I remember once being asked by a foreign journalist to describe drivers in Dubrovnik. “Predictably unpredictable,” was my answer.

They aren’t the worst I have seen, but they would be in the top three. I strongly believe that the major problem is that they become complacent. They get so used to driving the roads, and let’s face it there aren’t that many, that they could do it with their eyes shut. And it would appear that many of them do!

If something is not how it normally is then they become nervous and that’s when mistakes occur. Buzz, buzz, buzz. Strap on a helmet and they feel invincible. Of course I am not saying that all scooter riders are irresponsible, but it seems like all the ones that buzz and fart around me are. It seems that they are all in a terrible rush to get somewhere, to some life or death situation, when really most of them are just late for coffee with a friend. As Mahatma Gandhi once said “There is more to life than just increasing its speed.”

Flights from Athens to Zagreb will now be operated on a year-round basis after news that the carrier Aegean Airlines has upgraded their service.

Aegean Airlines had introduced a summer service to the Croatian capital but this has been changed to an all year service with two flights a week through the winter.

According to the airline around 14,800 passengers used the airline last year and this has obviously promoted this move to make the direct connection through the winter.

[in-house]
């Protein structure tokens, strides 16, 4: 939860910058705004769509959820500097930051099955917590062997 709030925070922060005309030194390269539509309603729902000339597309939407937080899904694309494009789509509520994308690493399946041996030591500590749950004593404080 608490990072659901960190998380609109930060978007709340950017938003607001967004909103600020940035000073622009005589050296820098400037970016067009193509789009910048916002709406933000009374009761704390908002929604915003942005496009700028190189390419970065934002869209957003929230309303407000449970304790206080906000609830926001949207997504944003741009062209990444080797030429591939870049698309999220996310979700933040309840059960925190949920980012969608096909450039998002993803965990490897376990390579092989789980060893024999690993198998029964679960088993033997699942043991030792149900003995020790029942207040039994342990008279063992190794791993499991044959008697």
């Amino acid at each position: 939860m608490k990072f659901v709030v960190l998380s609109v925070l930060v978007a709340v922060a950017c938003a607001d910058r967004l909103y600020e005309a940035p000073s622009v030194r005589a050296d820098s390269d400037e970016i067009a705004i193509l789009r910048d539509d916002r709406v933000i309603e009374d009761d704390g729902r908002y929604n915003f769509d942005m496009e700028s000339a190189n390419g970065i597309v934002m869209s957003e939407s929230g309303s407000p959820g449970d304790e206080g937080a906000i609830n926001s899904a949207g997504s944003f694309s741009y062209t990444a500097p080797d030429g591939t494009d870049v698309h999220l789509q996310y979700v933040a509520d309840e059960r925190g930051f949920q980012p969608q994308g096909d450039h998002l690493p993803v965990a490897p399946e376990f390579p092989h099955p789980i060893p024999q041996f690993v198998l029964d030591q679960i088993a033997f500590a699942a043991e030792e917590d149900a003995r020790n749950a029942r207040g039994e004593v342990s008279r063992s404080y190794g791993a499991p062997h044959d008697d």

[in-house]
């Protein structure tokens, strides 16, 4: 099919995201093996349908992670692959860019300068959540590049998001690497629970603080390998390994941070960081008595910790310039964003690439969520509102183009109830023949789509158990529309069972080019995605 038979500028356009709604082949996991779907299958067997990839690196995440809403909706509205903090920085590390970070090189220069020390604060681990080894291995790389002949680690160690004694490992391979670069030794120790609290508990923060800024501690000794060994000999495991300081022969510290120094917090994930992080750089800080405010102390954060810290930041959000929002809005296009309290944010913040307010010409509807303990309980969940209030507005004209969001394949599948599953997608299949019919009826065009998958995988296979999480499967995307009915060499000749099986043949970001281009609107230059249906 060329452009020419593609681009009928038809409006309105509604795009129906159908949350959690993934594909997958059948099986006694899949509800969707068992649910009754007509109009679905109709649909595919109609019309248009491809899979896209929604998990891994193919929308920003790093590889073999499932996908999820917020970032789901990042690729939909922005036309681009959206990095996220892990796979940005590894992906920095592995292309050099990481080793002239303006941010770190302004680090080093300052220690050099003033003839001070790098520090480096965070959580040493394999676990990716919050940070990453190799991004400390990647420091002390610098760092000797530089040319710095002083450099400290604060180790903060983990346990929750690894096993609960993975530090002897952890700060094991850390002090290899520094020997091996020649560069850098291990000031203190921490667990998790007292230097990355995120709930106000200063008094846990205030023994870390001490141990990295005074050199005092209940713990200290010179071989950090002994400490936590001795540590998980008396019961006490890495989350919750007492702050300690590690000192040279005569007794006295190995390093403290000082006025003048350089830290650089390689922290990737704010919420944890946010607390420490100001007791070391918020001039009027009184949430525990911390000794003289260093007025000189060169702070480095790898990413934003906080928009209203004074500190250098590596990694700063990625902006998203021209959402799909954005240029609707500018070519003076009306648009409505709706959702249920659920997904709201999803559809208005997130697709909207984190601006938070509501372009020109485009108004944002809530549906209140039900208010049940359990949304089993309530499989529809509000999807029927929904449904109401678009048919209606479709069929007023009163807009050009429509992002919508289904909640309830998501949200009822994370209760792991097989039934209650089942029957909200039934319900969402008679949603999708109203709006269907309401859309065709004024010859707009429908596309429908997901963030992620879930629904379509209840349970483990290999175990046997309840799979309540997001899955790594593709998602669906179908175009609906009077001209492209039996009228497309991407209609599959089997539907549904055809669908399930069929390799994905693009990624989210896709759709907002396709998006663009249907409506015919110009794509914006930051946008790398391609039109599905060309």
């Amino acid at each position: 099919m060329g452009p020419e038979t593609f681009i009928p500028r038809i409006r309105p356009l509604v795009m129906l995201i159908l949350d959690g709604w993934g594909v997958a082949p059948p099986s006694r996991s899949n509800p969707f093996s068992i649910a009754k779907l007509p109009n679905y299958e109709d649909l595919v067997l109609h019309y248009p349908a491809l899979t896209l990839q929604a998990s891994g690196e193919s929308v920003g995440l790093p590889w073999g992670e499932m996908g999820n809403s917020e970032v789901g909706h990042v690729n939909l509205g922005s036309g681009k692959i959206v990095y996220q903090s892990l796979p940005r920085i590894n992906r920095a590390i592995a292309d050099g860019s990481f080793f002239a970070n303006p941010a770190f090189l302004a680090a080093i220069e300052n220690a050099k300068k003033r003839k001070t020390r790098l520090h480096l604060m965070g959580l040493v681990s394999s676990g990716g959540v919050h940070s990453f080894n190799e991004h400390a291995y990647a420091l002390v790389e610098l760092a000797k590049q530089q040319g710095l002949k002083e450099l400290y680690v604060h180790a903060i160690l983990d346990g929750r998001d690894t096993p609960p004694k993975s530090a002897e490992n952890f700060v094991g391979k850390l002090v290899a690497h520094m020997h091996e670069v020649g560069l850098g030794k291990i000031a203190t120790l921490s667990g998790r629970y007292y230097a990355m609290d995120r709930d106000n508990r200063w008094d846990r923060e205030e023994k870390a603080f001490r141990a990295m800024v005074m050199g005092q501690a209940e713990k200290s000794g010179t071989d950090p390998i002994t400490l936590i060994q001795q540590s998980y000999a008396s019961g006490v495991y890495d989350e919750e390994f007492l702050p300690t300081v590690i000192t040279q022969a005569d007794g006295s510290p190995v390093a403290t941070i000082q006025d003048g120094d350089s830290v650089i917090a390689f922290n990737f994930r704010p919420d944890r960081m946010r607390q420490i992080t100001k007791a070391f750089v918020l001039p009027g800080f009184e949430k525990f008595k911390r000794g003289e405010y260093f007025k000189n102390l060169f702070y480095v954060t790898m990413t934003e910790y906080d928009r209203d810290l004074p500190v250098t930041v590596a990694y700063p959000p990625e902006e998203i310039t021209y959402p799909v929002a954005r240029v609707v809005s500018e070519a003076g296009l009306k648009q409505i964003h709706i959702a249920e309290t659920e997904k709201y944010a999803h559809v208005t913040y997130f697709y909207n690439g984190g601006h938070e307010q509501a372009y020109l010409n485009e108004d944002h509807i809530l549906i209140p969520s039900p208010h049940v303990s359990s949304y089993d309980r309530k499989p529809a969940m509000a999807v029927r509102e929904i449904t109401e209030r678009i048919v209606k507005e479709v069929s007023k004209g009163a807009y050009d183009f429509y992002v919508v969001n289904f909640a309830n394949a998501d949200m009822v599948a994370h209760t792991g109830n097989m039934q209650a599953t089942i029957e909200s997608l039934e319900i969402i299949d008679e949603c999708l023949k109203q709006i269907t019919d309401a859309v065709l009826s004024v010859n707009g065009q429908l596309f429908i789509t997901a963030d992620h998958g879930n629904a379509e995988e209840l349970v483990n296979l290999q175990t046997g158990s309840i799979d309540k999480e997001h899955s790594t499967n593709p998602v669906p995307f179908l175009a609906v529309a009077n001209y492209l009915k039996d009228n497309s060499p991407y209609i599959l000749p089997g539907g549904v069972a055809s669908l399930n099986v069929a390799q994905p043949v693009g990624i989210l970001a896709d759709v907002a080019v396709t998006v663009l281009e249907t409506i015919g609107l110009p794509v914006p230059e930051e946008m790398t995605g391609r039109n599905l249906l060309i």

After last night’s crashing thunder storms that woke the city Dubrovnik could be in for a wet weekend. If you were planning a day on the beach you might want to think again.

According to the weather forecast Dubrovnik will see heavy thunder storms with downpours throughout the day, and temperatures will drop to around 24 degrees. The Croatian Meteorological Centre has released a bad weather warning for the weekend and dark skies are expected.

The weather should improve slightly on Sunday, but showers look certain. Highs on Sunday will reach 28 degrees but it will feel very humid as the summer storms look set to continue for a few more days at least.

NEM's sixth edition, taking place in Dubrovnik from June 11 to 14, brings you interesting topics that are key to the media industry, with an emphasis on content which has been undergoing major changes in the past few years with regard to the way in which the audience watches TV.

With 7 panels, 8 presentations and over 160 companies participating at NEM, the most prominent ones being Eutelsat, Fox Networks Group, AMC Networks International, Comcast Technology Solutions, BBC Worldwide, Warner Bros, Global Agency and Viasat World, NEM is an ideal opportunity for networking, with coffee breaks and attractive evening parties.

Don't miss intriguing panel discussions

Numerous dynamic discussions await you with renowned media experts, top speakers and panellists, the most notable ones being John Rossiter, General Manager of Sony Pictures Television Networks for Central Europe, Katharina Behrends, Managing Director of NBCUniversal International Networks for Central and Eastern Europe, Pete Smith, Managing Director of Antenna International, Salim Mukaddam, General Manager and Vice President of Central and Eastern Europe at BBC Worldwide, Daniel Reszka, Vice President of Youth & Emerging brands for CEEI, and Anette Schaefer, Vice President of TV Business for Europe at Deutsche Telekom AG.